1 Context

Flow injection analysis (FIA) is becoming more and more used in the context of high-throughput profiling, because of an increased resolution of mass spectrometers (HRMS). The data produced however are complex and affected by matrix effect which makes their processing difficult. The proFIA bioconductor package provides the first workflow to process FIA-HRMS raw data and generate the peak table. By taking into account the high resolution and the information of matrix effect available from multiple scans, the algorithms are robust and provide maximum information about ions m/z and intensitie using the full capapbility of modern mass spectrometers.

2 Workflow

proFIA workflow

The first step generates the proFIAset object, which will be further processed during the workflow. The object contains initial information about the sample and the classes (when subdirectories for the raw data are present), as well as all results froom the processing (e.g., detected peaks, grouping, etc.). At each step, the data quality can be checked by graphics such as plotEICs, or plotRaw. For convenience, the 3 processing functions and methods from the workflow (proFIAset, group.FIA, and fillPeaks.FIA) have been wrapped into a single analyzeAcquisitionFIA function. The final dataMatrix can be exported, as well as the 2 supplementary tables containing the sampleMetadata and the variableMetadata.

Note that the 3 exported ‘.tsv’ files can be directly used in the Galaxy-based Workflow4metabolomics infrastructure for subsequent statistical analysis and annotation (Giacomoni et al. 2015).

3 The plasFIA data package

A real data set consisting of human plasma spiked with 40 molecules at 3 increasing concentrations was acquired on an Orbitrap mass spectrometer with 2 replicates, in the positive ionization mode (U. Hohenester and C. Junot, LEMM laboratory, CEA, MetaboHUB). The 10 files are available in the plasFIA bioconductor data package, in the mzML format (centroid mode).

4 Hands-on

4.1 Peak detection with proFIAset

We first load the two packages containing the software and the dataset:

# loading the packages
# finding the directory of the raw files
path <- system.file(package="plasFIA", "mzML")
## [1] "plasFIA_1000_A.mzML" "plasFIA_1000_B.mzML" "plasFIA_100_A.mzML" 
## [4] "plasFIA_100_B.mzML"  "plasFIA_10_A.mzML"   "plasFIA_10_B.mzML"

The first step of the workflow is the proFIAset function which takes as input the path to the raw files. This function performs noise model building, followed by m/z strips detection and filtering. The important parameters to keep in mind are:

Note: 1. As all files need to be processed 2 times, one for noise estimation and one for model estimation, this step is the most time consuming of the workflow. 2. The ppm parameter is the most important of the workflow; the package was designed to work optimally for high-resolution data with an accuracy inferior or equal to 5 ppm.

# defining the ppm parameter adapted to the Orbitrap Fusion
ppm <- 3

# performing the first step of the workflow
plasSet <- proFIAset(path, ppm=ppm, parallel=FALSE)

The quality of peak detection can be assessed by using the plotRaw method to visualize the corresponding areas in the raw data.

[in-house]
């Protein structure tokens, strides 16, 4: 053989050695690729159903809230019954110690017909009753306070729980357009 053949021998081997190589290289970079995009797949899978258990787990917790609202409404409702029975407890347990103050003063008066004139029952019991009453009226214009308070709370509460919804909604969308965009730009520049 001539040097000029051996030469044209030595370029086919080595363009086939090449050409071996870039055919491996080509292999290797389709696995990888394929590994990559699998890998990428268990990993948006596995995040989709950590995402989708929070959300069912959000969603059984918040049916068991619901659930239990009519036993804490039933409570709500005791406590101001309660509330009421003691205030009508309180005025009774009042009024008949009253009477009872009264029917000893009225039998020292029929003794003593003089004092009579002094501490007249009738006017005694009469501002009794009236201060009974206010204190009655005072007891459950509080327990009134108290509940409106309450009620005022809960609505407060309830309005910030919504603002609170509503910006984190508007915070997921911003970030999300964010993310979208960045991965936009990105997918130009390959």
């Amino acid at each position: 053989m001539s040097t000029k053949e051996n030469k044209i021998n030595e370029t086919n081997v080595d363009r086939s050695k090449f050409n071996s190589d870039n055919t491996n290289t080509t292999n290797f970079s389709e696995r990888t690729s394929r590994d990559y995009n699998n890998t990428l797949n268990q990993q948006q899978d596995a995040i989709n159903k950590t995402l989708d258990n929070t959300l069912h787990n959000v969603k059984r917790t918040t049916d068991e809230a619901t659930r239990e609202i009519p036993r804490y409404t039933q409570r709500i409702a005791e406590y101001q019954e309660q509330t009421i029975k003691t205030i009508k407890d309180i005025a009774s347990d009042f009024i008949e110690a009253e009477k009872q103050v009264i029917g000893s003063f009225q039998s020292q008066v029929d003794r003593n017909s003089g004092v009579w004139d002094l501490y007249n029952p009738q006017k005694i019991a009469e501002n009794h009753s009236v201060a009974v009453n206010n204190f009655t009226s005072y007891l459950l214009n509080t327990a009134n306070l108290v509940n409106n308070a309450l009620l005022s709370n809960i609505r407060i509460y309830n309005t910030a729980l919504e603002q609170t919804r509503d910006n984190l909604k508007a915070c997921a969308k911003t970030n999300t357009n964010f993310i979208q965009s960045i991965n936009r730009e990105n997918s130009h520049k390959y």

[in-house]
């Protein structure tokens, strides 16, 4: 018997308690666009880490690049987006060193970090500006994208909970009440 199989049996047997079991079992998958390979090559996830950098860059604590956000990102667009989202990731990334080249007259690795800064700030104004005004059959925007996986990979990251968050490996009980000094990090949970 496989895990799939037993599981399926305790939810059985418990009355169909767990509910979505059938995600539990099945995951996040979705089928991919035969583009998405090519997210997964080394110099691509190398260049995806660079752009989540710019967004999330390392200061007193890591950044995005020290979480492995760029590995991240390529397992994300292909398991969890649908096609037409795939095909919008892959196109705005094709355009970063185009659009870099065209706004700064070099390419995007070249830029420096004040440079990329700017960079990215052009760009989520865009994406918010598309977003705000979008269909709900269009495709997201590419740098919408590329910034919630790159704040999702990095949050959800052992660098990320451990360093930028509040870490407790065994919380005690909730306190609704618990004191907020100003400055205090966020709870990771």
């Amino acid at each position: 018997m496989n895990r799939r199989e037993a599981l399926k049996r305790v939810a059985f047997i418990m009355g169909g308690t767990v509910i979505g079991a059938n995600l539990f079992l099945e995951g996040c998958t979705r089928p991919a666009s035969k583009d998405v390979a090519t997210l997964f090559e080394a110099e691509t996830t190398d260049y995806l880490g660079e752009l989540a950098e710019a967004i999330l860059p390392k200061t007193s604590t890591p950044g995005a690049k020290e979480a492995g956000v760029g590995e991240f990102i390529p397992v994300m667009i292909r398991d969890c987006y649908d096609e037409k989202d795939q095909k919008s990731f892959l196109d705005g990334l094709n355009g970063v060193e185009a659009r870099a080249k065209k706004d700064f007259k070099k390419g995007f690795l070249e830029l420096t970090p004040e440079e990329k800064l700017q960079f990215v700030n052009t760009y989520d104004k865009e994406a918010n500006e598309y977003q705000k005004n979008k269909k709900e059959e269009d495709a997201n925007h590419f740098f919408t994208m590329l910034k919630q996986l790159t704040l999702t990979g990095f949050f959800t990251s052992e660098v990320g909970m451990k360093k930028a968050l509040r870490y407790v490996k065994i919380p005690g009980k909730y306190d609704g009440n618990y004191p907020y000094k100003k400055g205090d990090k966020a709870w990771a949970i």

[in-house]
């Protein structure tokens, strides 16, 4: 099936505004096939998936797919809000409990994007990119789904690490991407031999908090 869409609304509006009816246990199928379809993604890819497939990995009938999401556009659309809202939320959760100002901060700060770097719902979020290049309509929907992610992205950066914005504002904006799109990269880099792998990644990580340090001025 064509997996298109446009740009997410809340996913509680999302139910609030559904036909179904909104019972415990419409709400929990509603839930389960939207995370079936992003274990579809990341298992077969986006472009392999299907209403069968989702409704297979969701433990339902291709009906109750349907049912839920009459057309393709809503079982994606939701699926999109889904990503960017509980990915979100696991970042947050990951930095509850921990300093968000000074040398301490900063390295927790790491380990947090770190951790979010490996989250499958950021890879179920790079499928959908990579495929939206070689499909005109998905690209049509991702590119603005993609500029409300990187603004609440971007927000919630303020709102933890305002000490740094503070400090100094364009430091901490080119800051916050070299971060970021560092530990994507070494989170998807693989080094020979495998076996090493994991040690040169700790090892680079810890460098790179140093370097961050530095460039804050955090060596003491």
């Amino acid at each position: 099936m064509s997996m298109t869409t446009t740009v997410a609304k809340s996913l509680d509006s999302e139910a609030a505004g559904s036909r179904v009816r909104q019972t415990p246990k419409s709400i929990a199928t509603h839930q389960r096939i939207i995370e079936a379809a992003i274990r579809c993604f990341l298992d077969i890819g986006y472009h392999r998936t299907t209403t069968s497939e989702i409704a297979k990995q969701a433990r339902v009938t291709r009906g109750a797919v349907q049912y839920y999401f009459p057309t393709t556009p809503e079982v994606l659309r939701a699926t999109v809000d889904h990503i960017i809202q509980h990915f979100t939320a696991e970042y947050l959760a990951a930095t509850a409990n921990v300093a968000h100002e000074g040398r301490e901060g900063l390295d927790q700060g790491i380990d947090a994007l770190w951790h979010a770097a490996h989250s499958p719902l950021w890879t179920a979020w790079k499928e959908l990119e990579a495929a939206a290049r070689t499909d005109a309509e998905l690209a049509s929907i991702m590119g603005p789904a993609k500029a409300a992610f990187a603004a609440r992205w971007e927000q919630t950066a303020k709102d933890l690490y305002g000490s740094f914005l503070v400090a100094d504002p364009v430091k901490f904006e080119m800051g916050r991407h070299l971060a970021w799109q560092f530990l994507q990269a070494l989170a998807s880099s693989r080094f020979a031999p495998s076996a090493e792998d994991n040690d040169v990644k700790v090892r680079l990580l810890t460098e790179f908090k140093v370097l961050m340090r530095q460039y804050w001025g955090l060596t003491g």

# loading the spiked molecules data frame

# plotting the raw region aroung the Diphenhydramine mass signal
##    formula           names classes     mass mass_M+H
## 7 C17H21NO Diphenhydramine Benzene 255.1623 256.1696
mzrange <- c(plasMols[7,"mass_M+H"]-0.1,plasMols[7,"mass_M+H"]+0.1)
plotRaw(plasSet, type="r", sample=3, ylim=mzrange, size=0.6)

In the example above, we see that a signal at 256.195 m/z corresponding to the solvent has been correctly discarded by proFIA.

# plotting the filter Dipehnhydramine region.
plotRaw(plasSet, type="p", sample=3, ylim=mzrange, size=0.6)

Peak detection in proFIA is based on matched filtering. It therefore relies on a peak model which is tuned on the signals from the most intense ions. The plotInjectionPeaks method allows to check visually the consistency of these reconstructed filters.

# plotting the injection peak

4.2 Peak grouping with group.FIA

The second step of the workflow consists in matching the signals between the samples. The group.FIA methods uses an estimation of the density in the mass dimension. The two important parameters are:

# selecting the parameters
ppmgroup <- 1

# due to the experimental design, sample fraction was set to 0.2
fracGroup <- 0.2

# grouping
plasSet <- group.FIA(plasSet, ppm=ppmgroup, fracGroup=fracGroup)
##  647  groups have been done .

The groups may be visualized using the plotEICs function, which take as input a mass and a ppm tolerance, or an index.

# plotting the EICs of the parameters.

At this stage, it is possible to check whether a molecule (i.e., a group) has been detected in the dataset by using the findMzGroup method.

# searching for match group with 2 ppm tolerance
lMatch <- findMzGroup(plasSet,plasMols[,"mass_M+H"],tol=3)

# index of the 40 molecules which may be used with plotEICs
molFound <- data.frame(names=plasMols[,"names"],found=lMatch)
##                          names found
## 1            Acetyl-L-carnitin   145
## 2            3-Methylhistamine    20
## 3                    Panthenol   151
## 4                    Metformin    27
## 5                 Azelaic acid    NA
## 6 D-erythro-Dihydrosphingosine   288
# getting the molecules which are not detected
##    formula                           names            classes     mass
## 5  C9H16O4                    Azelaic acid Dicarboxylic Acids 188.1049
## 16 C6H10O5 3-Hydroxy-3-methylglutaric acid Dicarboxylic Acids 162.0528
##    mass_M+H
## 5  189.1121
## 16 163.0601

We see that molecules 5 and 16 were not found, which is coherent with their chemical classes as they are both Dicarboxylic Acids, which ionizes in negative modes.

4.3 Peak table with makeDataMatrix

The data matrix (peak table) can be built with the makeDataMatrix method: ion intensities can be computed either as the areas of the peaks (maxo=F) which is considered to be more robust, or as the maximum intensities (maxo=T).

# building the data matrix
plasSet <- makeDataMatrix(plasSet, maxo=FALSE)

4.4 Imputation with fillPeaks.WKNN

Imputation of the data matrix is performed by using a weighted k-nearest neighbours approach. A good number for k is half the size of the smaller class. * k (numeric): number of neighbours